After a good bit of research, I also started incorporating Intermittent Fasting (IF). With the slow motility associated with SIBO, my body did not have ample time or energy to digest after each meal. Eating the same amount of food in a shorter eating window helped to heal the gut and improve my overall health. Although it was initially tough to figure out the right timing, and assure that I got enough caloric and nutrient density during the eating window, it helped. Staying on top of Intermittent Fast is super important, you must nourish your body with ample nutrition and give it enough calories or it won’t heal!

This integrated approach helped me turn the corner. I started feeling better, but still was not normal digestively. I was freaked out that the SIBO was not completely healing. I never want to go through the misery of treatment again, so not feeling 100% was not an option. I found an acupuncturist who had experience with healing SIBO, and her treatments and magic herbs seemed to be the final trick. After just a few acupuncture sessions I returned to having “normal” digestion. For those of you who also suffer with abnormal digestion, you know how exciting it is to have “normal” poop! She put me on a regimen of Chinese herbs, recommended I stay away from food that are difficult to digest such as foods, and to begin adding the FODMAP’s back in one at a time.

I had been on the low FODMAP’s for just over 12 weeks, so I was super excited to start incorporating them again. It is important to start slowly. I added in one, then increased a little every day for 5 days. I took good notes on all symptoms: digestion, energy, skin, mood, and so on. I started with onions and garlic and had no problem. After 5 days, I added in avocado, no trouble again! I continued with this pattern and was able to add all the FODMAP’s back in with no problems, but some ideas about what would be best to reduce. This process took about 2 weeks, and I’ll admit, it was super tempting to just go all the way back in after adding in the first couple with no troubles. Taking it slow really helped to notice what foods cause what symptoms, positive or negative, to assure that my system remained happy.

This brings me to the most important phase of treatment: maintenance. I’ll be back to share how I am maintaining so far. I’ve made it over 8 months since beginning treatment, and so far, I am hopeful. Once I started feeling better I wanted to go back to how things used to be. To eat whatever, whenever. At times I have let some things slide, but I know I can’t make that the norm. It takes a long time to heal the gut and if you remember from Surviving SIBO Part 1: I probably started damaging my gut at a very young age. I am 42 years old. That is a long time to have a crazy gut, the damage runs super deep. Keeping my gut happy and healthy keeps me happy and healthy. While the nutritional healing protocols, supplements and lifestyle help keep my gut in check, maintaining stress management and self-care practices are also extremely vital to remaining healthy. Everything is intimately interconnected.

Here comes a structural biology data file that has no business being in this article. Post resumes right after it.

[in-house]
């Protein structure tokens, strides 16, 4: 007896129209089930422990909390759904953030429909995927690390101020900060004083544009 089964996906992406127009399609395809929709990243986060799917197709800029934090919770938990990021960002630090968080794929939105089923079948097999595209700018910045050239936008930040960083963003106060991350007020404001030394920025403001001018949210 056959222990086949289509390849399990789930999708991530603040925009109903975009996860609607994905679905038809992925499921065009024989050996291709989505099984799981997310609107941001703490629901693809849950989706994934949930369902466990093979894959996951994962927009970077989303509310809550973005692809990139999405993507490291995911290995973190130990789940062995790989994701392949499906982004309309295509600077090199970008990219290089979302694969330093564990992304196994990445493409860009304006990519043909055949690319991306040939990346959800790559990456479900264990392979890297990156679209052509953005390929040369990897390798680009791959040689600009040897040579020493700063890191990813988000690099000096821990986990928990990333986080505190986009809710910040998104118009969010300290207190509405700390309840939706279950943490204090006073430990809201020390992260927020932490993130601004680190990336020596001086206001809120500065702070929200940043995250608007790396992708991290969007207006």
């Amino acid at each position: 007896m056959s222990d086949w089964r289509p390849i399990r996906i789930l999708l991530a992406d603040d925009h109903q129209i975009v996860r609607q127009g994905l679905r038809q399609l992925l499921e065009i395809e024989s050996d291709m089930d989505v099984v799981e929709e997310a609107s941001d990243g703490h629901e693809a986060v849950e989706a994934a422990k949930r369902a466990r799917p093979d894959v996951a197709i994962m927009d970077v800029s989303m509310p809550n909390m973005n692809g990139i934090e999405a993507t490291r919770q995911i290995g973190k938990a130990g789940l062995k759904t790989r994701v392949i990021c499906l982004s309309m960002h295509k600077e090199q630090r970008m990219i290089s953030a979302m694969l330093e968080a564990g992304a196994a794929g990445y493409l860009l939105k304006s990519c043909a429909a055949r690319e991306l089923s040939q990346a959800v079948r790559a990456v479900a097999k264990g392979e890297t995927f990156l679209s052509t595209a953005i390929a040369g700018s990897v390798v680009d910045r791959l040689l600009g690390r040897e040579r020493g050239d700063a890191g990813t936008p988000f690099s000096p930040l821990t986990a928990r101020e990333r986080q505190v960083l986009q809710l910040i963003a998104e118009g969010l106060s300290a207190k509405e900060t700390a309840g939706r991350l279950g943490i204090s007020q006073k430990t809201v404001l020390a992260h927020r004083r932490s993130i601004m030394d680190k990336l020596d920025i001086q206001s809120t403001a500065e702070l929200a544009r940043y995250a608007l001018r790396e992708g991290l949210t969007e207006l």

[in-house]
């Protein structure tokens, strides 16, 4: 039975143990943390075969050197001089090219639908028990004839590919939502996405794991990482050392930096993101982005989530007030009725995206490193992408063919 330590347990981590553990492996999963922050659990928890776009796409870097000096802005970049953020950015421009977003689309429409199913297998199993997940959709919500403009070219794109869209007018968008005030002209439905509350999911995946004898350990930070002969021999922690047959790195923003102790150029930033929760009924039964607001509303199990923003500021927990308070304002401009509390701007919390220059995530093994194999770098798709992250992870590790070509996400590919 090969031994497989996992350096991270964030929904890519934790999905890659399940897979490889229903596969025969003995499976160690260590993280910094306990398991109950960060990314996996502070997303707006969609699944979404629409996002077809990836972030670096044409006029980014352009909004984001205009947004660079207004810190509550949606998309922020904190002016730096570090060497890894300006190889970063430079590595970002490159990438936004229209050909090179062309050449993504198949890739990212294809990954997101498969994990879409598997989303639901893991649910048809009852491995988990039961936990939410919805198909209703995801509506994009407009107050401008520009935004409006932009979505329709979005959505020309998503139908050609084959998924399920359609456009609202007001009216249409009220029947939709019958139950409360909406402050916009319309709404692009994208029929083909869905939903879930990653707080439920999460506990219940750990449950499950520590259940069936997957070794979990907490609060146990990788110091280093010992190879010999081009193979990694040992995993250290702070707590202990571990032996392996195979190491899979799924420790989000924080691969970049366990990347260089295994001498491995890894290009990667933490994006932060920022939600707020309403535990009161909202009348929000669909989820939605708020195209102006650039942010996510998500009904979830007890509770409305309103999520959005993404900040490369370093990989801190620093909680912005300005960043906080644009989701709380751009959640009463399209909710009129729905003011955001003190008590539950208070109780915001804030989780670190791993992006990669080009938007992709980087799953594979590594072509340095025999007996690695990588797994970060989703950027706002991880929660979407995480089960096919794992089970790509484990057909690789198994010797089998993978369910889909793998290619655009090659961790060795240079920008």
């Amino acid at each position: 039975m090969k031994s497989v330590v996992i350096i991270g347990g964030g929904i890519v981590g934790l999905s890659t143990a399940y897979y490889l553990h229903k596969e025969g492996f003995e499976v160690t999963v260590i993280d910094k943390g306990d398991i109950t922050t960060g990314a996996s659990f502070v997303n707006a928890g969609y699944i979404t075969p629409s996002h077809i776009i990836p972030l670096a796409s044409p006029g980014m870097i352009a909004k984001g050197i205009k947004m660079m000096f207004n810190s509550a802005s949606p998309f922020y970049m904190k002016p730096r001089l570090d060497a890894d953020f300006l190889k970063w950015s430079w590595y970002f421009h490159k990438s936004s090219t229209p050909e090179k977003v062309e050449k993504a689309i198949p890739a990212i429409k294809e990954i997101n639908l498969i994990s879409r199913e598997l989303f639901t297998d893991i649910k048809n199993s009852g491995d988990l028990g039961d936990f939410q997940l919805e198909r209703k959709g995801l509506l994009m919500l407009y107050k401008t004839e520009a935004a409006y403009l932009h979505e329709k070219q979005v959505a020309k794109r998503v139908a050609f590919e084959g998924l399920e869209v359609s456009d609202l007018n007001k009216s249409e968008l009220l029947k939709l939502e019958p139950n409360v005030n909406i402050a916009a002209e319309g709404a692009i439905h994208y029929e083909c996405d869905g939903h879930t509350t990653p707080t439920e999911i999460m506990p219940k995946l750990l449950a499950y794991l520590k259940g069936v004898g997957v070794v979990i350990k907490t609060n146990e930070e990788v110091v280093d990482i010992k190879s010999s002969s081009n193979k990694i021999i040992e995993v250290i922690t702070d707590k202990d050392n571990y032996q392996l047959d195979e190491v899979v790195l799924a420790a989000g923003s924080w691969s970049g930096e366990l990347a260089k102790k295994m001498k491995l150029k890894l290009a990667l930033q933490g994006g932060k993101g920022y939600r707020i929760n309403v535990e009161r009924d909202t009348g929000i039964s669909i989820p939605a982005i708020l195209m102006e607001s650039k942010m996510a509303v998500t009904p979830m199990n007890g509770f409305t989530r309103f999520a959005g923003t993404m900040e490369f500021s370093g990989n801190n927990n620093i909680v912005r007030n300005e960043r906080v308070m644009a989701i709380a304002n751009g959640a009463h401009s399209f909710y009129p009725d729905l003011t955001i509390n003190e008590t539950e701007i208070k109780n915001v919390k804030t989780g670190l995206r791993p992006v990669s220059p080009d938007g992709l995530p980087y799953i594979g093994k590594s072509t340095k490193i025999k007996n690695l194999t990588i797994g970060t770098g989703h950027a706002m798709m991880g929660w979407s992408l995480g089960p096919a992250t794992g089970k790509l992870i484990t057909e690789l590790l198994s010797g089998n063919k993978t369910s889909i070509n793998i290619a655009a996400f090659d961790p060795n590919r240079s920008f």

I will be back to let you know how I continue to maintain a healthy, happy gut-- SIBO free!!

Are you struggling with an unhappy gut, a SIBO diagnosis or treatment? If so, reach out! Community is super important and sharing your story can be healing!

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Surviving SIBO Part 1: Background to Diagnosis

Surviving SIBO Part 1:

Background to Diagnosis

 

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SIBO stands for Small Intestine Bacterial Overgrowth, woof. Sounds gross because it is. If you have ever had SIBO, you know just how uncomfortable it is, how incredibly difficult it is to treat, and how hard it is to keep it away once treated.  Digestive symptoms can include bloating, digestive distress (diarrhea and/or constipation), gas, belching, dyspepsia (food sits in your stomach/slow motility). Other symptoms are often a result of prolonged SIBO and can include brain fog, anxiety, depression, low energy, skin disorders, and hormonal disruptions.  If you are curious about whether or not you may have SIBO, other symptoms and the science-y stuff such as testing and treatment, I recommend, of course, Google. I also recommend the e-book The SIBO Solution by Sylvie McCracken. I found this book super helpful, concise and made several treatment decisions based on her recommendations. I also listened to countless podcasts and read other books once I was officially diagnosed. I’ll get to all that, but for now, the background of my experience with SIBO…